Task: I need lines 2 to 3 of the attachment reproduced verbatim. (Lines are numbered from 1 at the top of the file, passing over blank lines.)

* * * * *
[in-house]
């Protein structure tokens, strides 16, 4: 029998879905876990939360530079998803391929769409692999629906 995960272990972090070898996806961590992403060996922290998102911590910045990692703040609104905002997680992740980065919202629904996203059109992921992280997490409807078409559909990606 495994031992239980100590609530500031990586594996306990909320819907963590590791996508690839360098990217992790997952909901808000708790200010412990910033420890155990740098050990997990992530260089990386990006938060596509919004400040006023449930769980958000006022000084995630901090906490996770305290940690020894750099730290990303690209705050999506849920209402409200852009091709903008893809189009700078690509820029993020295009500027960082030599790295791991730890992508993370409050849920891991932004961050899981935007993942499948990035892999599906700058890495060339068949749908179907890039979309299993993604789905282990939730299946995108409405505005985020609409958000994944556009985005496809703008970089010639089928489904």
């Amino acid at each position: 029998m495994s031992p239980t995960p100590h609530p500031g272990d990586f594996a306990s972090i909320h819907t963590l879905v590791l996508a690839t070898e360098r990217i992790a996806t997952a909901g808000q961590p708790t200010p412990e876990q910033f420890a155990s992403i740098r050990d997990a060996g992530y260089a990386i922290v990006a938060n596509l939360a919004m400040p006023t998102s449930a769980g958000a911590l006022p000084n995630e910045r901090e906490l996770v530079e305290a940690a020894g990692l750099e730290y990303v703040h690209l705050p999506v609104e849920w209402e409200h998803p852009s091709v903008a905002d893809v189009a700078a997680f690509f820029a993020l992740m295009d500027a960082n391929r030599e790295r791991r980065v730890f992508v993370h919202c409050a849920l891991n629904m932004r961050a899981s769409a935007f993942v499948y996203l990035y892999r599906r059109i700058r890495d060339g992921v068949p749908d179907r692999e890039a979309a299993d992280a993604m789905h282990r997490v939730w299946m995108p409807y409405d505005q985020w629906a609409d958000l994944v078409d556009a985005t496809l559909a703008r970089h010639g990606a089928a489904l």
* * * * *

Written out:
């Protein structure tokens, strides 16, 4: 029998879905876990939360530079998803391929769409692999629906 995960272990972090070898996806961590992403060996922290998102911590910045990692703040609104905002997680992740980065919202629904996203059109992921992280997490409807078409559909990606 495994031992239980100590609530500031990586594996306990909320819907963590590791996508690839360098990217992790997952909901808000708790200010412990910033420890155990740098050990997990992530260089990386990006938060596509919004400040006023449930769980958000006022000084995630901090906490996770305290940690020894750099730290990303690209705050999506849920209402409200852009091709903008893809189009700078690509820029993020295009500027960082030599790295791991730890992508993370409050849920891991932004961050899981935007993942499948990035892999599906700058890495060339068949749908179907890039979309299993993604789905282990939730299946995108409405505005985020609409958000994944556009985005496809703008970089010639089928489904």
């Amino acid at each position: 029998m495994s031992p239980t995960p100590h609530p500031g272990d990586f594996a306990s972090i909320h819907t963590l879905v590791l996508a690839t070898e360098r990217i992790a996806t997952a909901g808000q961590p708790t200010p412990e876990q910033f420890a155990s992403i740098r050990d997990a060996g992530y260089a990386i922290v990006a938060n596509l939360a919004m400040p006023t998102s449930a769980g958000a911590l006022p000084n995630e910045r901090e906490l996770v530079e305290a940690a020894g990692l750099e730290y990303v703040h690209l705050p999506v609104e849920w209402e409200h998803p852009s091709v903008a905002d893809v189009a700078a997680f690509f820029a993020l992740m295009d500027a960082n391929r030599e790295r791991r980065v730890f992508v993370h919202c409050a849920l891991n629904m932004r961050a899981s769409a935007f993942v499948y996203l990035y892999r599906r059109i700058r890495d060339g992921v068949p749908d179907r692999e890039a979309a299993d992280a993604m789905h282990r997490v939730w299946m995108p409807y409405d505005q985020w629906a609409d958000l994944v078409d556009a985005t496809l559909a703008r970089h010639g990606a089928a489904l």